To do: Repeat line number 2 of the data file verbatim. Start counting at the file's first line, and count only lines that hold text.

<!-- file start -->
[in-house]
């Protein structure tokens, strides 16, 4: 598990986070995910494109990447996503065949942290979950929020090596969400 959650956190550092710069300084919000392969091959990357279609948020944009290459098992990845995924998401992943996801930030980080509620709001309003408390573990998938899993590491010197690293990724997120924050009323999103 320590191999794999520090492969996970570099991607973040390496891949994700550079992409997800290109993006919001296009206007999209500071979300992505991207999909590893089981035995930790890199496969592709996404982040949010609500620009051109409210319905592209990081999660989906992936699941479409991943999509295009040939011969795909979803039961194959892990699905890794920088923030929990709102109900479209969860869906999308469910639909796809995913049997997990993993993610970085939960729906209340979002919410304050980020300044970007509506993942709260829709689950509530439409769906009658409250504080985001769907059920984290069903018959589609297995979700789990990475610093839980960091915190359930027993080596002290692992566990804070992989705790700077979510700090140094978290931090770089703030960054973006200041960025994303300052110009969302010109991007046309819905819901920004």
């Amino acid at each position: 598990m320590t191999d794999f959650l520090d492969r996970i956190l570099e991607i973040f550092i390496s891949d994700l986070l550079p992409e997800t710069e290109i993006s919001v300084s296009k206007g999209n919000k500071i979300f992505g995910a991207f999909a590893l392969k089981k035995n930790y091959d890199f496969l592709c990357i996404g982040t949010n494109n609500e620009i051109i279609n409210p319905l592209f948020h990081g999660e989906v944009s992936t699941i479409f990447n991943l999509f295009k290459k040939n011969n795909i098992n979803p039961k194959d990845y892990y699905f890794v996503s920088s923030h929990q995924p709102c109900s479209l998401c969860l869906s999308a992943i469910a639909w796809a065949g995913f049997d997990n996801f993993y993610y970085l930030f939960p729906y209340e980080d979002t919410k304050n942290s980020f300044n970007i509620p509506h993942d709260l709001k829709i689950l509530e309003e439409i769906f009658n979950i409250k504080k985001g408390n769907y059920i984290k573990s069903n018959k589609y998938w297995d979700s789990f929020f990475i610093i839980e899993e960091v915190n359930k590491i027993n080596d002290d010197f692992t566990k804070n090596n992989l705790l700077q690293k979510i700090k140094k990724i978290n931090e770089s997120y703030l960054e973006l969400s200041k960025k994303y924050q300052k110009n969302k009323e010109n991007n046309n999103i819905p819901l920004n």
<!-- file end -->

């Protein structure tokens, strides 16, 4: 598990986070995910494109990447996503065949942290979950929020090596969400 959650956190550092710069300084919000392969091959990357279609948020944009290459098992990845995924998401992943996801930030980080509620709001309003408390573990998938899993590491010197690293990724997120924050009323999103 320590191999794999520090492969996970570099991607973040390496891949994700550079992409997800290109993006919001296009206007999209500071979300992505991207999909590893089981035995930790890199496969592709996404982040949010609500620009051109409210319905592209990081999660989906992936699941479409991943999509295009040939011969795909979803039961194959892990699905890794920088923030929990709102109900479209969860869906999308469910639909796809995913049997997990993993993610970085939960729906209340979002919410304050980020300044970007509506993942709260829709689950509530439409769906009658409250504080985001769907059920984290069903018959589609297995979700789990990475610093839980960091915190359930027993080596002290692992566990804070992989705790700077979510700090140094978290931090770089703030960054973006200041960025994303300052110009969302010109991007046309819905819901920004």